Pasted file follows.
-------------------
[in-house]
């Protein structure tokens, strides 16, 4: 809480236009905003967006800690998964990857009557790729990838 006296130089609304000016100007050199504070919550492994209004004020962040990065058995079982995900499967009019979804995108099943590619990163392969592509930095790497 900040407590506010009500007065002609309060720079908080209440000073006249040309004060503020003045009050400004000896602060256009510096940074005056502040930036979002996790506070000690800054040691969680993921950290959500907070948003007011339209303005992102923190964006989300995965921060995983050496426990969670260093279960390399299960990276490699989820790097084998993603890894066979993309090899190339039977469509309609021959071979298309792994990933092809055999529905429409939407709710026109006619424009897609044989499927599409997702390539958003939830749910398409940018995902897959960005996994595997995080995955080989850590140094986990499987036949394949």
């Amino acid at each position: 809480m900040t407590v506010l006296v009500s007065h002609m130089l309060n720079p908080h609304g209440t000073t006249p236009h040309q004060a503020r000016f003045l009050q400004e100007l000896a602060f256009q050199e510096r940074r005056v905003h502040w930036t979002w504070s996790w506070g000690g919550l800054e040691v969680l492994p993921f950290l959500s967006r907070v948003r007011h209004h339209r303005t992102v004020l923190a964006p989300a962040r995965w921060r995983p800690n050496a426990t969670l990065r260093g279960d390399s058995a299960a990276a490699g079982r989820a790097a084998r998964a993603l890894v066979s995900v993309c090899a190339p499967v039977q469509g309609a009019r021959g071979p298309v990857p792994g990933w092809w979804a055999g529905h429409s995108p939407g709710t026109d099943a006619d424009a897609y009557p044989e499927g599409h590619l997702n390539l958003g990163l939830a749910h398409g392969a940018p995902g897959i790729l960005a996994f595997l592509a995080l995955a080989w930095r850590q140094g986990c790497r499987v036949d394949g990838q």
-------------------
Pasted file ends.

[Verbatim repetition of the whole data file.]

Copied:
[in-house]
């Protein structure tokens, strides 16, 4: 809480236009905003967006800690998964990857009557790729990838 006296130089609304000016100007050199504070919550492994209004004020962040990065058995079982995900499967009019979804995108099943590619990163392969592509930095790497 900040407590506010009500007065002609309060720079908080209440000073006249040309004060503020003045009050400004000896602060256009510096940074005056502040930036979002996790506070000690800054040691969680993921950290959500907070948003007011339209303005992102923190964006989300995965921060995983050496426990969670260093279960390399299960990276490699989820790097084998993603890894066979993309090899190339039977469509309609021959071979298309792994990933092809055999529905429409939407709710026109006619424009897609044989499927599409997702390539958003939830749910398409940018995902897959960005996994595997995080995955080989850590140094986990499987036949394949």
């Amino acid at each position: 809480m900040t407590v506010l006296v009500s007065h002609m130089l309060n720079p908080h609304g209440t000073t006249p236009h040309q004060a503020r000016f003045l009050q400004e100007l000896a602060f256009q050199e510096r940074r005056v905003h502040w930036t979002w504070s996790w506070g000690g919550l800054e040691v969680l492994p993921f950290l959500s967006r907070v948003r007011h209004h339209r303005t992102v004020l923190a964006p989300a962040r995965w921060r995983p800690n050496a426990t969670l990065r260093g279960d390399s058995a299960a990276a490699g079982r989820a790097a084998r998964a993603l890894v066979s995900v993309c090899a190339p499967v039977q469509g309609a009019r021959g071979p298309v990857p792994g990933w092809w979804a055999g529905h429409s995108p939407g709710t026109d099943a006619d424009a897609y009557p044989e499927g599409h590619l997702n390539l958003g990163l939830a749910h398409g392969a940018p995902g897959i790729l960005a996994f595997l592509a995080l995955a080989w930095r850590q140094g986990c790497r499987v036949d394949g990838q």